I've never managed to write any fanfic, but I've certainly read plenty for tv shows; I've never felt the need with books--it's tv shows and movies, sometimes, that don't satisfy in terms of character relationships/dynamics--which is what always leads me to read fanfic. So I am thankful to the decent writers out there who write it and share it.

I do feel like there's some distinction between books and tv/movies, because tv and movies are already collective narrative projects, whereas books are written by a single (or collaborative, but still unified) authorial voice.

On the other hand, if no money is being made, I don't see the harm. When work goes out into the world and is consumed in some way, that experience of it belongs to the person who consumes it.

Anyway, my two cents.

Yep. Though I have read some very good Harry Potter fanfic, and the fact that the authorial voice was different didn't bother me, since they got the character voices right.

I am definitely signal-boosting the Hair for Oil Spills thing, including to local schools/salons.

I've never been big on reading fanfic for books, though, because for me that's always been something where only the original could satisfy.

I started to agree with you, but realized I really can't...because I love all the tales from the Cthulhu mythos, no matter who wrote them....and they're all basically Lovecraft fanfic. :)

Oh that's right! All the new Cthulhu mythos, Sherlock Holmes, Conan and other Robert E. Howard stories are all basically fanfic. For some reason I don't think of those as book fandoms, probably because it was the TV/movie/modern book versions that I saw first, before I went back and read the originals.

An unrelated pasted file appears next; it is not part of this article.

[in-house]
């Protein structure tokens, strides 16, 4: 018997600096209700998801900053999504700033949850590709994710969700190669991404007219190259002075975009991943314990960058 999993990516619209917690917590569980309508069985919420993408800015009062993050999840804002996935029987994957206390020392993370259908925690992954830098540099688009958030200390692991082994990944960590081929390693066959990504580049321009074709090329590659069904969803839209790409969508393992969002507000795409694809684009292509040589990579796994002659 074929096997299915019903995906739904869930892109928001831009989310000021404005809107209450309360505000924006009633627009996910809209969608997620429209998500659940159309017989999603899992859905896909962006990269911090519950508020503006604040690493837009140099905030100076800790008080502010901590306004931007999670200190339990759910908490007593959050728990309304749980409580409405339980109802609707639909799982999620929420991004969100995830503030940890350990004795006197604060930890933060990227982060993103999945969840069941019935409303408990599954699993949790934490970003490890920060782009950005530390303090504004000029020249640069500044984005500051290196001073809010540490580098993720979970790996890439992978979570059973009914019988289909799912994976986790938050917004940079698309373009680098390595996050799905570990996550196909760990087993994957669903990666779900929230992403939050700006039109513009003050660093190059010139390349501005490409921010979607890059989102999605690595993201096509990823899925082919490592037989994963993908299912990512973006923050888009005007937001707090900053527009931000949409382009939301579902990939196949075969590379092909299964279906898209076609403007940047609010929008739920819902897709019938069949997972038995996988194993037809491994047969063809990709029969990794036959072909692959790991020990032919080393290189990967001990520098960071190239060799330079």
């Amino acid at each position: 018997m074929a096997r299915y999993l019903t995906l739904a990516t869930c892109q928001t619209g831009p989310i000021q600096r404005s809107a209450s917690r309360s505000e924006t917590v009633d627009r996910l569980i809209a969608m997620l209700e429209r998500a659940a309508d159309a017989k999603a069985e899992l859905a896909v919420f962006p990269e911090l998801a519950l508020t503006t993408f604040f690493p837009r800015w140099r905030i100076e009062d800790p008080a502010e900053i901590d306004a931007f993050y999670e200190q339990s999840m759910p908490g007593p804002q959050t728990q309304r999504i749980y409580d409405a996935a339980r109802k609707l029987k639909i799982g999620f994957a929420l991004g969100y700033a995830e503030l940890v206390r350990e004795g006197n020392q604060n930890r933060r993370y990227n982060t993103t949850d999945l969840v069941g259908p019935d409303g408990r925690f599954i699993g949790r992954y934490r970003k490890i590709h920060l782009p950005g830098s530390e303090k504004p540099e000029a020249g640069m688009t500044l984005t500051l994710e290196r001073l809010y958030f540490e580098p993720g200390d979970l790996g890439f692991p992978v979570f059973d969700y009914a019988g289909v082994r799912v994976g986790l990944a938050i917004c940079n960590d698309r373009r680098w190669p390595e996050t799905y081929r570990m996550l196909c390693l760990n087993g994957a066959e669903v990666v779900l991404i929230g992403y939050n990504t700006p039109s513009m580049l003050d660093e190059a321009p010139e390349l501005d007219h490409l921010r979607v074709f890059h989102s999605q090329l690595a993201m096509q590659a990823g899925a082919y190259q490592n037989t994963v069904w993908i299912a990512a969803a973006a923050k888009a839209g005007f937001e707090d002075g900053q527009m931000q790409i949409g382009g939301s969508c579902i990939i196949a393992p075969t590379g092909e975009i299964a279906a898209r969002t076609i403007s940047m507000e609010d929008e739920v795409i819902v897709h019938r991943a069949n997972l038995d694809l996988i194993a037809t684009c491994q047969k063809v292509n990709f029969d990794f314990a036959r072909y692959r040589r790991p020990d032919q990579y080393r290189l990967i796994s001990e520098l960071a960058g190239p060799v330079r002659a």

(Deleted comment)
Pondering... pondering... I think I tend to read fanfic when the originals don't satisfy me in some way. My theories are all vague, as I've really never been widely involved in it, though I think I was fairly deeply involved (in the sense of it being only one fandom) back in the 90s, pre LJ. :-D And it was anime, which seems like it was kind of a different world, a slightly different set of rules and expectations, and definitely less condemnation (doujinshi, for example, while not strictly legal in Japan, are still popular and unofficially accepted and fairly well-received. They're not looked down on, at any rate, and Western fans took their cues from that).

I confess have some serious problems with fanfic, but they are all extremely personal and involve my own growth as a writer and ability (or lack) to be productive and compartmentalize tasks.

I do know, however, that if it ever came to a point where I'd written something original and people were ficcing it, I'd probably get down on my knees and praise Non-Specific-Deity with upraised hands, even if said fanfiction was awful. This is a sign of 1. serious devotion; and 2. ongoing publicity! It means you've connected, made someone care, made someone want more.